Karzai's capitulation Tuesday was a relief to American officials and averted a constitutional crisis. But new balloting carries with it the risk of low turnout or another round of wholesale ballot-stuffing and voter intimidation.

That would bring the Obama administration no closer to its goal of a credible, legitimate Afghan government necessary to win public support in the U.S. for the war in Afghanistan and reverse the Taliban rise.

If the election goes relatively well, it's unclear that a second-round win by Karzai, widely considered the favorite, would erase the stain brought on his leadership by widespread fraud in the first balloting Aug. 20.

Holding the poll as the country enters its cold season poses additional challenges, both for transporting ballots and drawing voters. U.S. and Afghan forces also must provide security to prevent a repeat of Taliban attacks in August that killed dozens. In some areas, militants cut off the ink-marked fingers of people who had voted.

During his news conference, Abdullah said he hoped the November election would take place on time and "under good circumstances."

Abdullah said voters in parts of the country under Taliban threat will be risking their lives to cast ballots "and they should be confident that the risk is worthwhile."

Karzai announced his decision Tuesday moments after the government election commission accepted the findings of auditors that the president fell short of a majority in the August ballot. The Karzai-influenced commission released preliminary results last month that showed the president winning with more than 54 percent out of a field of 36 candidates.

The president agreed to accept the findings after a day of intensive talks between Karzai and U.S. Sen. John Kerry, chairman of the Senate Foreign Relations Committee. Kerry praised the Afghan leader for "genuine leadership in the decision he has made today." The two men met at least five times before the announcement.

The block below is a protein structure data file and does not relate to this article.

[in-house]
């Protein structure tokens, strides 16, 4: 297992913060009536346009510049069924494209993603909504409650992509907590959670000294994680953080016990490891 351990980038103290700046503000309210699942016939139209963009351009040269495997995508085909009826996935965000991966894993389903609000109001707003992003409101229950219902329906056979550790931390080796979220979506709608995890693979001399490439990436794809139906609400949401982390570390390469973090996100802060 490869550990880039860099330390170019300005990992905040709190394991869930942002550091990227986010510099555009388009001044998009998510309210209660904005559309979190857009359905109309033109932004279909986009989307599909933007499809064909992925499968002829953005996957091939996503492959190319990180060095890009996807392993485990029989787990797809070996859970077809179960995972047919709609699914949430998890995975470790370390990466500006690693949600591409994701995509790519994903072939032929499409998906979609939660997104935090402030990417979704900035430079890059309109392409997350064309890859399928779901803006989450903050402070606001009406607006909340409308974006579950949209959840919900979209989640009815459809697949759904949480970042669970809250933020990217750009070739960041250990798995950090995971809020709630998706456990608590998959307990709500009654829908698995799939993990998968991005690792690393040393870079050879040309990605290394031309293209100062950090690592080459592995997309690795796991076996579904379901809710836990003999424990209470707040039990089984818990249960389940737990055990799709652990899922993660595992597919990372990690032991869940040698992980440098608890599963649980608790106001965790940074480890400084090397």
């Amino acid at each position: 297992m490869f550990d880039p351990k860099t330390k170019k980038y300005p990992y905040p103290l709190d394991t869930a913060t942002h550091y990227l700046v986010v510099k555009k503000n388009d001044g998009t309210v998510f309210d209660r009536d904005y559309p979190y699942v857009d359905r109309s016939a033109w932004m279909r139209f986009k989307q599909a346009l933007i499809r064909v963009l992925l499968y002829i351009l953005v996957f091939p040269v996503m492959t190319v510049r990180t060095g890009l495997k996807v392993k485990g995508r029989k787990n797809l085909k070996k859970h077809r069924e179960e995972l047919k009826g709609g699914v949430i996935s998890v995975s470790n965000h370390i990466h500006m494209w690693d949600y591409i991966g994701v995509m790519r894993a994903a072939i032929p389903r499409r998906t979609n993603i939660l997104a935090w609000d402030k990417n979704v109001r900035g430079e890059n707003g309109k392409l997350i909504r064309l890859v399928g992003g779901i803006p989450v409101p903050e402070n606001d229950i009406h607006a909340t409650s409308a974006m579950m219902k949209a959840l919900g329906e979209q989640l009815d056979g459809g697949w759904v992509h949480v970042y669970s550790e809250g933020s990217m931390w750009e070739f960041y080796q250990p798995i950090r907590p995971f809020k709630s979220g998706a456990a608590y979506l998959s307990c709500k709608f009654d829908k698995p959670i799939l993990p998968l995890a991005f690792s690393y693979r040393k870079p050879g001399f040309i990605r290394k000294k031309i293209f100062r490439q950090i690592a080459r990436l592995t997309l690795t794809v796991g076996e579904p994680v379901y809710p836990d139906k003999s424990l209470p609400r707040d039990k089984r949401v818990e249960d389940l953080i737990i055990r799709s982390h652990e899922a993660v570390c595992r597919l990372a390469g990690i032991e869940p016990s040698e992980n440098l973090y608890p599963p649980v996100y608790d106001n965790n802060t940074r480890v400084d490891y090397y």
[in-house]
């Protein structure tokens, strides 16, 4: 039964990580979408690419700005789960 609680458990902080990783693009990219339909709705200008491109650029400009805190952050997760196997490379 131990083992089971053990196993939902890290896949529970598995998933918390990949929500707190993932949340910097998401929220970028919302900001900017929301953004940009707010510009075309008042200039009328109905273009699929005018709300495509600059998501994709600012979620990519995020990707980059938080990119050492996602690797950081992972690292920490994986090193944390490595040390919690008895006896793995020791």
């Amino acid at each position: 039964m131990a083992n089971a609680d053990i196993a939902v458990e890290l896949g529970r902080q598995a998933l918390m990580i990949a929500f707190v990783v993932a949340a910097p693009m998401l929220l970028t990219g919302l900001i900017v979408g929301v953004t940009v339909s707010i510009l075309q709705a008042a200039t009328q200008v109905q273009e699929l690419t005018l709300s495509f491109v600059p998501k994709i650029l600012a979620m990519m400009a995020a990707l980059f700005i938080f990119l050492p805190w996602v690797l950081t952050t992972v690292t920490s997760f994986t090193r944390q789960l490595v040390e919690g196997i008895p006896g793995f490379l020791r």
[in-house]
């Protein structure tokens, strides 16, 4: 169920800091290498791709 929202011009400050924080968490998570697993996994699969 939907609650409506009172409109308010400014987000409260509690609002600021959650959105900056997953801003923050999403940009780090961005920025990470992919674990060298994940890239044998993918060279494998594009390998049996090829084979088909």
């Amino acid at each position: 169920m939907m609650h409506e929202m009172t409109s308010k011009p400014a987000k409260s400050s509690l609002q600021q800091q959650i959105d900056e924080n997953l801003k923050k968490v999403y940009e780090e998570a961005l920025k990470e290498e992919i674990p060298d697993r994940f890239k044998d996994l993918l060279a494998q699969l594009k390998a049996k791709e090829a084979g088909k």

ABC-TV reported from Washington that Karzai was refusing the runoff as late as Tuesday morning, even as reporters arrived at the presidential palace for a press conference in which he was expected to endorse a second round. He backed down after a flurry of telephone calls with Secretary of State Hillary Rodham Clinton and U.S. special envoy Richard Holbrooke.

Karzai supporters had complained of interference by foreigners, especially those on the U.N.-backed panel, which investigated and reported the fraud.

Karzai, an ethnic Pashtun, noted that most of the rejected ballots were from his power base in the Pashtun-dominated south, where the Taliban insurgency is strongest. He said those votes were "disrespected" and should be investigated further.

In an interview later with The Associated Press, Kerry described the evolution in Karzai's thinking.

"President Karzai really deeply believes he had won the election and ... that the international community was kind of conspiring to push for a different outcome," Kerry said in a telephone interview from Dubai. "He had people within his government, people within the election commission who felt they were being insulted about putting together a faulty election process."

"There were a lot of very deep feelings about Afghanistan's right to run its election, its competency in running it and so forth," Kerry continued.

This program aired on October 21, 2009. The audio for this program is not available.